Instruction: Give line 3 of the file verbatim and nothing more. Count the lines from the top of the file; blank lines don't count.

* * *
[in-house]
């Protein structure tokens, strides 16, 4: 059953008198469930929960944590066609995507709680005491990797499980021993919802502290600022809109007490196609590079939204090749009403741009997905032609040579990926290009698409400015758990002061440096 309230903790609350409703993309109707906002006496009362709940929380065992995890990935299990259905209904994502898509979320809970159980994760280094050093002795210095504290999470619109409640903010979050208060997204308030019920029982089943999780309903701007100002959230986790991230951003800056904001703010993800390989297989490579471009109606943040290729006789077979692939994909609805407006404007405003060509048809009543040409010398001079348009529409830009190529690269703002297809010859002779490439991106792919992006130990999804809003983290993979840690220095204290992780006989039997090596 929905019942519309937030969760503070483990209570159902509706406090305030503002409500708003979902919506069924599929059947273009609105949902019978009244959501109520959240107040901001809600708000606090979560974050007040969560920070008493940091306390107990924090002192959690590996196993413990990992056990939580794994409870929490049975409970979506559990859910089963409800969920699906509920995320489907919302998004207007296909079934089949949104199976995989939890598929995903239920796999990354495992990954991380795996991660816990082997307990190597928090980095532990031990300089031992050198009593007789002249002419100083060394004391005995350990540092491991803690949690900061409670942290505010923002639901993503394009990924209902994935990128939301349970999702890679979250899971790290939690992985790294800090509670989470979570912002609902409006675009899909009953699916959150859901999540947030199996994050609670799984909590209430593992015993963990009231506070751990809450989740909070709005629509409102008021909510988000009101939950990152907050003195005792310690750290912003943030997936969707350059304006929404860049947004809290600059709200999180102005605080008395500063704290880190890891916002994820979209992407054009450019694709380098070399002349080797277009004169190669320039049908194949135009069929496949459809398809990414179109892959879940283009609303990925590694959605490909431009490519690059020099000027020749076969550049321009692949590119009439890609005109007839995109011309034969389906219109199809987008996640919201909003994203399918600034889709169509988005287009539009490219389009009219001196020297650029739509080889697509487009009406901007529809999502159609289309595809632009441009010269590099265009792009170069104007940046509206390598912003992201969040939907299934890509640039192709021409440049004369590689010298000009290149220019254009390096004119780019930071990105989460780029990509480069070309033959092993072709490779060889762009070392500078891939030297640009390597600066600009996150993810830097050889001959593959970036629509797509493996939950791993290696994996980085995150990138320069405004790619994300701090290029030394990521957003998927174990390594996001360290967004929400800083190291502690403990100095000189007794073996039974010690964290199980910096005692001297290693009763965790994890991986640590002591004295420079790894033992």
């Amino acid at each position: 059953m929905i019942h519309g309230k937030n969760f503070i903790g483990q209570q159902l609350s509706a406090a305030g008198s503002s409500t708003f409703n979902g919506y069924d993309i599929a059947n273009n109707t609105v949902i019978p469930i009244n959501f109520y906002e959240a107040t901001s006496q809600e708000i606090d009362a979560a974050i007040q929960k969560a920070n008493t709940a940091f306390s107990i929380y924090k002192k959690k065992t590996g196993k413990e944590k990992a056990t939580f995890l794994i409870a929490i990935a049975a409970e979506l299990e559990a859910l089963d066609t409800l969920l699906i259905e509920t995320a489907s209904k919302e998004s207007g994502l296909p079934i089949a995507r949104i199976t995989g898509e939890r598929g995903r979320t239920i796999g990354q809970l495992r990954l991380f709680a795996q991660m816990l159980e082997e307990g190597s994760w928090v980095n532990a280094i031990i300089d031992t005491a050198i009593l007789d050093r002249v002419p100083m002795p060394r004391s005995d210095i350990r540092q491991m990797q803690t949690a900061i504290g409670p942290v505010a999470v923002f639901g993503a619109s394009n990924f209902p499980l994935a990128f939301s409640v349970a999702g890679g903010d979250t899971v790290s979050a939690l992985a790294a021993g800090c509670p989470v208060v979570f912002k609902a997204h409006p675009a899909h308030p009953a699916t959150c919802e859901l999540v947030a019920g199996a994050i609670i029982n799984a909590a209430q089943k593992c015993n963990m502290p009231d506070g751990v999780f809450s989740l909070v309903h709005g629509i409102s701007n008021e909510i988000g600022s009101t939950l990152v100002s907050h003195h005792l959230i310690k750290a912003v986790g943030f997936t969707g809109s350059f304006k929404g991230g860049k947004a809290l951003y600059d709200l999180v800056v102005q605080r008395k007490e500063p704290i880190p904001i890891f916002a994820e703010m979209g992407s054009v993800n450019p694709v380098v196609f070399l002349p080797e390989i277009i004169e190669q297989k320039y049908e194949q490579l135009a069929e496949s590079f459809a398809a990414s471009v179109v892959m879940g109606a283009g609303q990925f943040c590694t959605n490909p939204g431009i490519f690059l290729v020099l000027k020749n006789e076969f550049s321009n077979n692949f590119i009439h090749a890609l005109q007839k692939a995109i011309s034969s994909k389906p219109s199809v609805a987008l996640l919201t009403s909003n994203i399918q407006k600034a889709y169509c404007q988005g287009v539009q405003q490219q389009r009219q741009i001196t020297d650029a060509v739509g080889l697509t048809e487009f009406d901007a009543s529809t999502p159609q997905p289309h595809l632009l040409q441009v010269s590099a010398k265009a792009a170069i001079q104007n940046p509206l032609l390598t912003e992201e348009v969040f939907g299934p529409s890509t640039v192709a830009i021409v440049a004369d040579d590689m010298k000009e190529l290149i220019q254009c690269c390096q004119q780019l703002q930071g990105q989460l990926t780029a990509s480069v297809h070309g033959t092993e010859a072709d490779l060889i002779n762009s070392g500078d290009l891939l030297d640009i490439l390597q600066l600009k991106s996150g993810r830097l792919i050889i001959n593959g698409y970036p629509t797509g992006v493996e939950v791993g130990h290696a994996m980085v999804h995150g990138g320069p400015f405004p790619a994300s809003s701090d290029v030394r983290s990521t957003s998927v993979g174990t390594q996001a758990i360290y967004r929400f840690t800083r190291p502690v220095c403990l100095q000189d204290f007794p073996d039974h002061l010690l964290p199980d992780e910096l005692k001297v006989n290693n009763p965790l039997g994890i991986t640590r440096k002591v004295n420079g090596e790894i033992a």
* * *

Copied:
């Amino acid at each position: 059953m929905i019942h519309g309230k937030n969760f503070i903790g483990q209570q159902l609350s509706a406090a305030g008198s503002s409500t708003f409703n979902g919506y069924d993309i599929a059947n273009n109707t609105v949902i019978p469930i009244n959501f109520y906002e959240a107040t901001s006496q809600e708000i606090d009362a979560a974050i007040q929960k969560a920070n008493t709940a940091f306390s107990i929380y924090k002192k959690k065992t590996g196993k413990e944590k990992a056990t939580f995890l794994i409870a929490i990935a049975a409970e979506l299990e559990a859910l089963d066609t409800l969920l699906i259905e509920t995320a489907s209904k919302e998004s207007g994502l296909p079934i089949a995507r949104i199976t995989g898509e939890r598929g995903r979320t239920i796999g990354q809970l495992r990954l991380f709680a795996q991660m816990l159980e082997e307990g190597s994760w928090v980095n532990a280094i031990i300089d031992t005491a050198i009593l007789d050093r002249v002419p100083m002795p060394r004391s005995d210095i350990r540092q491991m990797q803690t949690a900061i504290g409670p942290v505010a999470v923002f639901g993503a619109s394009n990924f209902p499980l994935a990128f939301s409640v349970a999702g890679g903010d979250t899971v790290s979050a939690l992985a790294a021993g800090c509670p989470v208060v979570f912002k609902a997204h409006p675009a899909h308030p009953a699916t959150c919802e859901l999540v947030a019920g199996a994050i609670i029982n799984a909590a209430q089943k593992c015993n963990m502290p009231d506070g751990v999780f809450s989740l909070v309903h709005g629509i409102s701007n008021e909510i988000g600022s009101t939950l990152v100002s907050h003195h005792l959230i310690k750290a912003v986790g943030f997936t969707g809109s350059f304006k929404g991230g860049k947004a809290l951003y600059d709200l999180v800056v102005q605080r008395k007490e500063p704290i880190p904001i890891f916002a994820e703010m979209g992407s054009v993800n450019p694709v380098v196609f070399l002349p080797e390989i277009i004169e190669q297989k320039y049908e194949q490579l135009a069929e496949s590079f459809a398809a990414s471009v179109v892959m879940g109606a283009g609303q990925f943040c590694t959605n490909p939204g431009i490519f690059l290729v020099l000027k020749n006789e076969f550049s321009n077979n692949f590119i009439h090749a890609l005109q007839k692939a995109i011309s034969s994909k389906p219109s199809v609805a987008l996640l919201t009403s909003n994203i399918q407006k600034a889709y169509c404007q988005g287009v539009q405003q490219q389009r009219q741009i001196t020297d650029a060509v739509g080889l697509t048809e487009f009406d901007a009543s529809t999502p159609q997905p289309h595809l632009l040409q441009v010269s590099a010398k265009a792009a170069i001079q104007n940046p509206l032609l390598t912003e992201e348009v969040f939907g299934p529409s890509t640039v192709a830009i021409v440049a004369d040579d590689m010298k000009e190529l290149i220019q254009c690269c390096q004119q780019l703002q930071g990105q989460l990926t780029a990509s480069v297809h070309g033959t092993e010859a072709d490779l060889i002779n762009s070392g500078d290009l891939l030297d640009i490439l390597q600066l600009k991106s996150g993810r830097l792919i050889i001959n593959g698409y970036p629509t797509g992006v493996e939950v791993g130990h290696a994996m980085v999804h995150g990138g320069p400015f405004p790619a994300s809003s701090d290029v030394r983290s990521t957003s998927v993979g174990t390594q996001a758990i360290y967004r929400f840690t800083r190291p502690v220095c403990l100095q000189d204290f007794p073996d039974h002061l010690l964290p199980d992780e910096l005692k001297v006989n290693n009763p965790l039997g994890i991986t640590r440096k002591v004295n420079g090596e790894i033992a």